Universal Credit: robbing the working class
- Tories out – scrap Universal Credit
- Fight for living wages and benefits
David Maples, Lambeth and South West London Socialist Party
What is the real problem with Universal Credit? It’s constantly in the news, with politicians criticising delays in payment and design flaws. But most do not address the fundamental issue: austerity.
The Universal Credit benefit system is part of the general Tory onslaught against the welfare state. The Socialist Party stands opposed to all these attacks, not just the worst features of them.
And some of the features of Universal Credit have yet to be widely publicised.
After decades of losing ‘proper’ jobs, many workers have had to resort to some kind of self-employment. They will soon be subject to the ‘minimum income floor’. This assumes self-employed workers earn at least the minimum wage – regardless of actual earnings, which are often lower.
Universal Credit also includes punitive provisions aimed at forcing workers to increase their working hours – regardless of personal circumstances such as care responsibilities, or whether the additional work even exists.
These attacks are about propping up capitalist profit. Between 1966 and 1982, unemployed workers could get an earnings-related supplement to their unemployment benefit – up to 90% of previous earnings.
But having seen the potential strength of the trade union movement in the big battles of the 1970s, Margaret Thatcher’s newly elected Tory government had a high priority of creating unemployment to try to weaken union power.
An overvalued pound made it harder to sell overseas. Combined with British industry’s legacy of low investment levels – compared with rival capitalist economies like high-tech Germany – this resulted in mass redundancies.
Unemployment increased to three million. Against this background, the Tories wanted to reduce benefits to increase competition for jobs – to help drive down wages and restore profits.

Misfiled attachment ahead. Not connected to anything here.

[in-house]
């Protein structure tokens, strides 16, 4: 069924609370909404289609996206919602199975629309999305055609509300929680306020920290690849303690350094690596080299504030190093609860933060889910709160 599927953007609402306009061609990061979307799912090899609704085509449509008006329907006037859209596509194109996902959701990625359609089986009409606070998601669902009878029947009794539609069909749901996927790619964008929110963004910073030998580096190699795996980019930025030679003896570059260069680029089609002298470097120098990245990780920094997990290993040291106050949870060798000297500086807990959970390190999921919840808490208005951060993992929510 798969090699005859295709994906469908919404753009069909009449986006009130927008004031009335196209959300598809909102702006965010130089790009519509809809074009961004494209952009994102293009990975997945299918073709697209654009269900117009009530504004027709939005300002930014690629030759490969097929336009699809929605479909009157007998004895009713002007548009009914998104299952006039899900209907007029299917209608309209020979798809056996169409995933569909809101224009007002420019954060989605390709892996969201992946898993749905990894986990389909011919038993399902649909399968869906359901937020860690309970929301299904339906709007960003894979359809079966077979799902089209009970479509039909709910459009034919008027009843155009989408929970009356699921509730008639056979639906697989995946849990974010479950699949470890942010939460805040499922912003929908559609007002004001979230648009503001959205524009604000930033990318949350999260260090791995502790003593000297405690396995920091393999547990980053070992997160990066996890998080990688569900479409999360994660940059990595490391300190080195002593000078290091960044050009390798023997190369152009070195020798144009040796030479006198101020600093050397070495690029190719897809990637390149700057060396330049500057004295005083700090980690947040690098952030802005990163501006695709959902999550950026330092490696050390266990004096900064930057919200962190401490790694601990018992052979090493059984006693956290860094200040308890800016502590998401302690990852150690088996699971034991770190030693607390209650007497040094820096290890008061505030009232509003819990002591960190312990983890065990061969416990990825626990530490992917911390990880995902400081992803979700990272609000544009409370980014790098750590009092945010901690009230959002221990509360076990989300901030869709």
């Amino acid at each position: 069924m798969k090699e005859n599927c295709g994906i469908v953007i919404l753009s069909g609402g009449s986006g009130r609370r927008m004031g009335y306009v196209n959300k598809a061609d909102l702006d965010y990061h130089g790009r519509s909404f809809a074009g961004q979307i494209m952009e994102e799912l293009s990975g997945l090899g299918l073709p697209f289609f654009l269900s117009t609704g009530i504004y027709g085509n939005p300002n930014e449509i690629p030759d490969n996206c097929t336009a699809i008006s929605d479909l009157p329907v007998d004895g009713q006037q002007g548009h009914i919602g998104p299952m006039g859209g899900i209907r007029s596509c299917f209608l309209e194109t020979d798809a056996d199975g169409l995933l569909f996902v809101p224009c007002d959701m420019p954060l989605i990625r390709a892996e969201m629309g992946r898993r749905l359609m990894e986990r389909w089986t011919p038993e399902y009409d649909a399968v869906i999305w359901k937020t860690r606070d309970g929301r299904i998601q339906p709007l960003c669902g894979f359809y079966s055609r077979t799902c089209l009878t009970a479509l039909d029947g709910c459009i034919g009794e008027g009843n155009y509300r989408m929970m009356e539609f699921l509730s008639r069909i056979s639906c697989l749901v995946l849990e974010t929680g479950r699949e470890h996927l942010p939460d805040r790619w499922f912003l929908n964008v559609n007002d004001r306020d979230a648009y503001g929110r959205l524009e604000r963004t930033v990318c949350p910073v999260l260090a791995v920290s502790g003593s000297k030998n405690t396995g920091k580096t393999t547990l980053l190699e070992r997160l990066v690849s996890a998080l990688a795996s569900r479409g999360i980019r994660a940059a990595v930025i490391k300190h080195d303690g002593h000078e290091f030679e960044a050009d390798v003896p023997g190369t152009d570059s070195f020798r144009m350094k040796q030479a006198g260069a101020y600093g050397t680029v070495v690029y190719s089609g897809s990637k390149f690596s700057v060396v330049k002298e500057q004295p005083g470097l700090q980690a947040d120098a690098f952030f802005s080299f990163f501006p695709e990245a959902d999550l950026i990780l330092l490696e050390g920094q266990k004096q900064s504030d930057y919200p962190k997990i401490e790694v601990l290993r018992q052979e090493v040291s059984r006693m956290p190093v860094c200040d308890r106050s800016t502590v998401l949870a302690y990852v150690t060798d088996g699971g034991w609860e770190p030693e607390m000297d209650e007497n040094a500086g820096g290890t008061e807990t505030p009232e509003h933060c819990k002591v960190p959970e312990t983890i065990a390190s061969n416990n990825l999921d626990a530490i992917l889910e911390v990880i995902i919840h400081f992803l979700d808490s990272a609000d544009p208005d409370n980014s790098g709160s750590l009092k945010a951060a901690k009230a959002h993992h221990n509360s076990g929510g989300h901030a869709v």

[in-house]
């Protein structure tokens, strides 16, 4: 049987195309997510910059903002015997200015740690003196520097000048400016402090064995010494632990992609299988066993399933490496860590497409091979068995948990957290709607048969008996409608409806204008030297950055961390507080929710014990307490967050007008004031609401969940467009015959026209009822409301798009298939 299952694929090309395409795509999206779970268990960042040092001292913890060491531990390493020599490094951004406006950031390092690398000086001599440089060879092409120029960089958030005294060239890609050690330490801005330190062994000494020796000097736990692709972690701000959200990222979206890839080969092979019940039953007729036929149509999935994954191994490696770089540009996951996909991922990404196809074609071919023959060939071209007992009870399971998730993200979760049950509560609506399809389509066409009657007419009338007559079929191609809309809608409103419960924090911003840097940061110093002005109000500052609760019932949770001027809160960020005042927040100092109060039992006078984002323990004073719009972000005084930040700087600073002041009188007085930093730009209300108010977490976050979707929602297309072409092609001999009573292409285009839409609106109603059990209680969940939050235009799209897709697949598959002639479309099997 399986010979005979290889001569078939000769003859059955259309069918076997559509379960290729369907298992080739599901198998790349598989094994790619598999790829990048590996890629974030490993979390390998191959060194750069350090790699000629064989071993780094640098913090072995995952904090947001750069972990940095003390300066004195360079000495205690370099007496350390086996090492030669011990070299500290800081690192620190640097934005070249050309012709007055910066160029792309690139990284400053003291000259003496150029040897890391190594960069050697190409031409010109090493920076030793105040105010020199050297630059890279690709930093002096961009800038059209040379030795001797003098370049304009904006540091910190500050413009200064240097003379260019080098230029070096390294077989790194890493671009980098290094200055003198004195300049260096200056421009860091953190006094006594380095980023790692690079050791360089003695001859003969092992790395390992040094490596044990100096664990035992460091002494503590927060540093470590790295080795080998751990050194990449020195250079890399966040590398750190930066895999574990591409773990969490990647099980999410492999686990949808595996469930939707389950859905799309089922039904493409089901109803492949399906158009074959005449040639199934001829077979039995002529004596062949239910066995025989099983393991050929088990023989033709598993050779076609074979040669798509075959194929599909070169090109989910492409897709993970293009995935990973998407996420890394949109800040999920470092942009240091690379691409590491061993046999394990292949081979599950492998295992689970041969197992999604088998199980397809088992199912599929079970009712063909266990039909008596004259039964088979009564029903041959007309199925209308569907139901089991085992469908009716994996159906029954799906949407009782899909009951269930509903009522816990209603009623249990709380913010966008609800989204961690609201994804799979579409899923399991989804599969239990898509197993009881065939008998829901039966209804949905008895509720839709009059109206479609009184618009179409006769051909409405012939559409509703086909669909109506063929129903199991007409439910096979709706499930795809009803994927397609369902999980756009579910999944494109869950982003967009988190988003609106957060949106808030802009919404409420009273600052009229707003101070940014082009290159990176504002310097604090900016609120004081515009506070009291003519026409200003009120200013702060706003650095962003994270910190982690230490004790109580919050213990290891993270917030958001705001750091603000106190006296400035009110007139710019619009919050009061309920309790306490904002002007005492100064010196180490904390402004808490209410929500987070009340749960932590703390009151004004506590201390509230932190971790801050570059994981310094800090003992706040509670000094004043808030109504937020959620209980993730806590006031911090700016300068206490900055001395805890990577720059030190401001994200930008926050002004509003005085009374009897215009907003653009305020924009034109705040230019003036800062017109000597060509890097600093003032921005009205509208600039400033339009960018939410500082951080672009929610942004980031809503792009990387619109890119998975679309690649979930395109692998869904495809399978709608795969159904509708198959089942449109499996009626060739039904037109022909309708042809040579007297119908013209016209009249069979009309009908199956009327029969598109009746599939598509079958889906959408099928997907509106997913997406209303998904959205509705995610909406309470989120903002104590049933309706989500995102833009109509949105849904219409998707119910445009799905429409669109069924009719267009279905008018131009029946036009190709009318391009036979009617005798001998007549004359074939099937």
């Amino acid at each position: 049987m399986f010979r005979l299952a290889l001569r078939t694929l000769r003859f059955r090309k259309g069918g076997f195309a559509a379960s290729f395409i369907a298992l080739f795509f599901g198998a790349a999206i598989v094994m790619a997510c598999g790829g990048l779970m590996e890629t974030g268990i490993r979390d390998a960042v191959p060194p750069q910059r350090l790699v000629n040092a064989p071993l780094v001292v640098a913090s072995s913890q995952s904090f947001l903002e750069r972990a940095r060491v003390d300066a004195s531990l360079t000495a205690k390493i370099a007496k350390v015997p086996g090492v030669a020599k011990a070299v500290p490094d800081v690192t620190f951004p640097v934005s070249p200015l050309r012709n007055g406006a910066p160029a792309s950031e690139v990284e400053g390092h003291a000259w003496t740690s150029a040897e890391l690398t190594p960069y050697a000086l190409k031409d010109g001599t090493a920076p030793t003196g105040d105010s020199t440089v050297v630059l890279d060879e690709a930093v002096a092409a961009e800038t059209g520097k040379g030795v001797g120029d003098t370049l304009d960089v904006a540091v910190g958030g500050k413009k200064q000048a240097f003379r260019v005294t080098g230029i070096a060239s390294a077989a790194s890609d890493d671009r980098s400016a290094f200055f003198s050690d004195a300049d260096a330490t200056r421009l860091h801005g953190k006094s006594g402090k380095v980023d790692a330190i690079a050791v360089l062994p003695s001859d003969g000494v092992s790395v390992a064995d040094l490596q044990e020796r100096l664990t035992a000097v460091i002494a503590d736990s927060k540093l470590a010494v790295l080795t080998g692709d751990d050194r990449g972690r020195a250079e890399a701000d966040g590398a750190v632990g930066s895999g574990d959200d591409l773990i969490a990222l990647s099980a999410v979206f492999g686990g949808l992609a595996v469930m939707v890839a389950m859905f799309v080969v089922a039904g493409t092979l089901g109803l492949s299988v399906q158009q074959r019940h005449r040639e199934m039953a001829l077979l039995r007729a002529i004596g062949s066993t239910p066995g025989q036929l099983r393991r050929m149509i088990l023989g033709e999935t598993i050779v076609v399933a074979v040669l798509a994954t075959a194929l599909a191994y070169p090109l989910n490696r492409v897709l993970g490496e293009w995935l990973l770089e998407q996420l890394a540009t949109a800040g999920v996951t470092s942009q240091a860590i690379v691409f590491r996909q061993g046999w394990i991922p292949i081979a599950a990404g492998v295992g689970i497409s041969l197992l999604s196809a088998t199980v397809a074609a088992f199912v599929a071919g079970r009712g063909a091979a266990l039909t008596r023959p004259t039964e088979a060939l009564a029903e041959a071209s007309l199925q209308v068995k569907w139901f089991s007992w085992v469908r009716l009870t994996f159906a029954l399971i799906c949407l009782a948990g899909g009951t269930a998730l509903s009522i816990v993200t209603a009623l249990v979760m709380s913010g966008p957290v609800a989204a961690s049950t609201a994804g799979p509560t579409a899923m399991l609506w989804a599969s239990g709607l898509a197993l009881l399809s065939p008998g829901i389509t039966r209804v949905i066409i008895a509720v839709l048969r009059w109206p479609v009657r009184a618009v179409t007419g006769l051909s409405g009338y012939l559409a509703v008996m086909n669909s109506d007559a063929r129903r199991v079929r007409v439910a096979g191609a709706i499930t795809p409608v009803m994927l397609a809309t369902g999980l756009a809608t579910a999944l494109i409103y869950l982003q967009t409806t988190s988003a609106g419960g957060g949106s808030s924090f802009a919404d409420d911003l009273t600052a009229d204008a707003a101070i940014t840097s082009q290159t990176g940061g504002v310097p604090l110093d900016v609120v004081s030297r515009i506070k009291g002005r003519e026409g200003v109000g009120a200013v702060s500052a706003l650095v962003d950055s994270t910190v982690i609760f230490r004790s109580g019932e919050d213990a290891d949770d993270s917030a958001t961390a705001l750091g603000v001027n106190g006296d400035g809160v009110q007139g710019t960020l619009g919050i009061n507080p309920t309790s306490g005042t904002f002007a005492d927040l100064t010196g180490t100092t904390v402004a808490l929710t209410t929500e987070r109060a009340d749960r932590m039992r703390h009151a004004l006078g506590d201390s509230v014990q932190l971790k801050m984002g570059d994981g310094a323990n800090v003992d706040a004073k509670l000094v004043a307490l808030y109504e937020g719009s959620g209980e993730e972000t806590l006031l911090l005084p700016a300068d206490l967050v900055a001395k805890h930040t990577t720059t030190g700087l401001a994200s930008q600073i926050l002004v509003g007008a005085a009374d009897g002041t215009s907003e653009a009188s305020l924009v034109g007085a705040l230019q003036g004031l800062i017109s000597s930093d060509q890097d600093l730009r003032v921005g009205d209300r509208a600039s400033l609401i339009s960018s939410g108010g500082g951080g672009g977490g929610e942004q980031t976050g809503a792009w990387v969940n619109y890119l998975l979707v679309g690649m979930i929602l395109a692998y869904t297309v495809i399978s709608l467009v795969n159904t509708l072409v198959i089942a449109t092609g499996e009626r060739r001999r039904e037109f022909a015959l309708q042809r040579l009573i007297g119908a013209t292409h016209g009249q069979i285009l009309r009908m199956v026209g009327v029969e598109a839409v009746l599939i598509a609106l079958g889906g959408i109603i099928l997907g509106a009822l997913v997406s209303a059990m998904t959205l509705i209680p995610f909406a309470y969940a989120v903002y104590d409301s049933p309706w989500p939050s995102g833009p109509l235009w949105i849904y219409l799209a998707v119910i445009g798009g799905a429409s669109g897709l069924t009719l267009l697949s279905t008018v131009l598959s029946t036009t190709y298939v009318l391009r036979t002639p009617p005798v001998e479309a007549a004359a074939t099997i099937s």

Unemployment and underemployment are inherent within any economy based on market competition. Overall they are the fault of capitalism, not individual workers.
A new welfare system needs to take this as its starting point, and also form part of a programme to replace profit-driven jobs chaos with democratic socialist planning – jobs for all. The Blairites instead pander to Tory ‘benefit scrounger’ myths because they defend the capitalist system.
A new welfare system must be based on a reasonable standard of living for claimants. Pro-capitalist politicians may criticise elements of Universal Credit. But they don’t criticise the derisory level of benefits, exacerbated by the Tories’ four-year in-work benefits freeze.
A new welfare system also has to have adequate administrative resources. PCS, the trade union for benefits workers in the Department for Work and Pensions, is calling for an extra 5,000 staff and a freeze on Universal Credit roll-out until its administrative disasters have been resolved.
Funding to advice bureaus, law centres and legal aid must be restored, so claimants can get help to receive their full entitlement.
Most urgently, Labour councils should use their existing financial powers to ensure no one is evicted, cold or hungry because of Universal Credit.
Jeremy Corbyn should promise to reimburse councils which underwrite all Universal Credit losses if he takes power. This could make the system unworkable, hasten the downfall of the Tory government, and prove to working-class voters that Corbyn is serious about fighting for them.
Tories out – scrap Universal Credit – fight for living wages and welfare. £21 billion a year in unclaimed benefits is the real scandal in the welfare system.